The notion of embodiment argues that there is no division between an individual’s body and their mind. An embodied individual exists as a unified being in their mental and physical experiences; philosopher Maurice Merleau-Ponty argued that ‘bodily experience’ was the ‘primary source of perception’ through which an individual came to know their world.[2] Therefore, an individual’s physical characteristics and bodily processes ‘shape their experiences and the way they are present in the world’.[3] Professor Rachel Cooper draws on this theory in order to argue for the influence of an individual’s physical environment on their emotional state. Cooper argues that the sensory stimulations generated by a physical environment have the capacity to produce positive or negative emotional states, depending on the individual’s interpretation of that sensory stimulation.[4] Nursing researcher Patricia Benner and anthropologist Monique Scheer further argue that an individual’s body is central to their communication and performance of emotion, as it is within the body that emotions are registered and through the body that they are conveyed to others.[5]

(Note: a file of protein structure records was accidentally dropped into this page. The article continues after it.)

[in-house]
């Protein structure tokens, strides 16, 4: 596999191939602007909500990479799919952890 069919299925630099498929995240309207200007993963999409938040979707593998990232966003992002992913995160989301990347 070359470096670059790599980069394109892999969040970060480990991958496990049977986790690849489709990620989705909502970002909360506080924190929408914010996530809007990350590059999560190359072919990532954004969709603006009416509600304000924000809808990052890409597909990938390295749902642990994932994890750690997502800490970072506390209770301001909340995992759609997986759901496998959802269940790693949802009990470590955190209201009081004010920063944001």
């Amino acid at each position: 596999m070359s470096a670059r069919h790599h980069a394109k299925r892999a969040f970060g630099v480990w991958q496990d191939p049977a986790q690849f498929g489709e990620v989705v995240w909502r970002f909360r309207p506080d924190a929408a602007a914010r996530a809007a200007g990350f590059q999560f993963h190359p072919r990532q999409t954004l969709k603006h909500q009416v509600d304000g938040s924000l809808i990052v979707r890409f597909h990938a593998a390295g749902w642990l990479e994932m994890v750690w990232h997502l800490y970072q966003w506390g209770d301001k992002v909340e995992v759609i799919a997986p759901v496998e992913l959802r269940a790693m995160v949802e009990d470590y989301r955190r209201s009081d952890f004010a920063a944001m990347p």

Scheer builds on Cooper’s argument regarding the influence of an environment’s physical characteristics on an embodied individual in order to address the influence of that environment’s social characteristics. Scheer argues that an individual’s social environment influences the presentation and perception of that individual’s body just as their physical environment does, thereby creating an embodied individual who is both ‘socially and environmentally contextualised’.[6] As a result of this social contextualisation, all bodily structures and processes are in some way impacted by cultural activity.[7] Scheer’s argument regarding the social contextualisation of the embodied individual integrates the body into the theory of emotional communities. Historian Barbara Rosenwein argues that social communities possess accompanying emotional communities that determine what emotions and emotional displays are socially acceptable.[8] Since emotions are experienced and presented through the physical body, the body is subject to these emotional regulations as well. Scheer does not, however, argue that the influence of this social contextualisation is so strong that it eliminates individual agency. Instead, she argues that social contextualisation only provides the individual with a ‘feel’ for the appropriate emotional response and display and, therefore, it also leaves room for alternative or contrary responses.[9]